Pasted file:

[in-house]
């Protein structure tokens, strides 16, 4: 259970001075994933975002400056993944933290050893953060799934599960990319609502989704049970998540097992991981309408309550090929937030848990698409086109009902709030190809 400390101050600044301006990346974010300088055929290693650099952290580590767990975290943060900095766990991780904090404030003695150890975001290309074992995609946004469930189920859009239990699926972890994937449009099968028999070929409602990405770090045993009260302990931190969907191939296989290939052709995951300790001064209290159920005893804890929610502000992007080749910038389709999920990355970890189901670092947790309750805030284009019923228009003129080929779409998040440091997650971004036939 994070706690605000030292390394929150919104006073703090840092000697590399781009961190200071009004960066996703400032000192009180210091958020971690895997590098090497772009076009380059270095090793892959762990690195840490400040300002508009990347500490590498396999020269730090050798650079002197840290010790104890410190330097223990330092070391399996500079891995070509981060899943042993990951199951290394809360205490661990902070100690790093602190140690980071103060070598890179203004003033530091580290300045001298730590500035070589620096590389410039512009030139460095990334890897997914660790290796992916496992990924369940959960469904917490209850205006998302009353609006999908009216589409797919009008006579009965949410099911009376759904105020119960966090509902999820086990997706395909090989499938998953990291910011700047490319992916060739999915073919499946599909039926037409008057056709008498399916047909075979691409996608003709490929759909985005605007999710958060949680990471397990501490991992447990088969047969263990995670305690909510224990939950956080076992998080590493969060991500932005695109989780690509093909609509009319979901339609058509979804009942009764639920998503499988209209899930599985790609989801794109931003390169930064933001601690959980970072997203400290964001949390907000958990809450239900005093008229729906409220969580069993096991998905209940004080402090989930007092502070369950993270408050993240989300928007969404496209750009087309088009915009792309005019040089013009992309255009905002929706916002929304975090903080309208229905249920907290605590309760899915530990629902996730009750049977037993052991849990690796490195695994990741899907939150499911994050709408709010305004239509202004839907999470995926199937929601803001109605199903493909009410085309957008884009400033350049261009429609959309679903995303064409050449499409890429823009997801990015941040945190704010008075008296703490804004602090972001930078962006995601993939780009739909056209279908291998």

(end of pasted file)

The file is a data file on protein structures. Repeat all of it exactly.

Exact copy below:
[in-house]
């Protein structure tokens, strides 16, 4: 259970001075994933975002400056993944933290050893953060799934599960990319609502989704049970998540097992991981309408309550090929937030848990698409086109009902709030190809 400390101050600044301006990346974010300088055929290693650099952290580590767990975290943060900095766990991780904090404030003695150890975001290309074992995609946004469930189920859009239990699926972890994937449009099968028999070929409602990405770090045993009260302990931190969907191939296989290939052709995951300790001064209290159920005893804890929610502000992007080749910038389709999920990355970890189901670092947790309750805030284009019923228009003129080929779409998040440091997650971004036939 994070706690605000030292390394929150919104006073703090840092000697590399781009961190200071009004960066996703400032000192009180210091958020971690895997590098090497772009076009380059270095090793892959762990690195840490400040300002508009990347500490590498396999020269730090050798650079002197840290010790104890410190330097223990330092070391399996500079891995070509981060899943042993990951199951290394809360205490661990902070100690790093602190140690980071103060070598890179203004003033530091580290300045001298730590500035070589620096590389410039512009030139460095990334890897997914660790290796992916496992990924369940959960469904917490209850205006998302009353609006999908009216589409797919009008006579009965949410099911009376759904105020119960966090509902999820086990997706395909090989499938998953990291910011700047490319992916060739999915073919499946599909039926037409008057056709008498399916047909075979691409996608003709490929759909985005605007999710958060949680990471397990501490991992447990088969047969263990995670305690909510224990939950956080076992998080590493969060991500932005695109989780690509093909609509009319979901339609058509979804009942009764639920998503499988209209899930599985790609989801794109931003390169930064933001601690959980970072997203400290964001949390907000958990809450239900005093008229729906409220969580069993096991998905209940004080402090989930007092502070369950993270408050993240989300928007969404496209750009087309088009915009792309005019040089013009992309255009905002929706916002929304975090903080309208229905249920907290605590309760899915530990629902996730009750049977037993052991849990690796490195695994990741899907939150499911994050709408709010305004239509202004839907999470995926199937929601803001109605199903493909009410085309957008884009400033350049261009429609959309679903995303064409050449499409890429823009997801990015941040945190704010008075008296703490804004602090972001930078962006995601993939780009739909056209279908291998």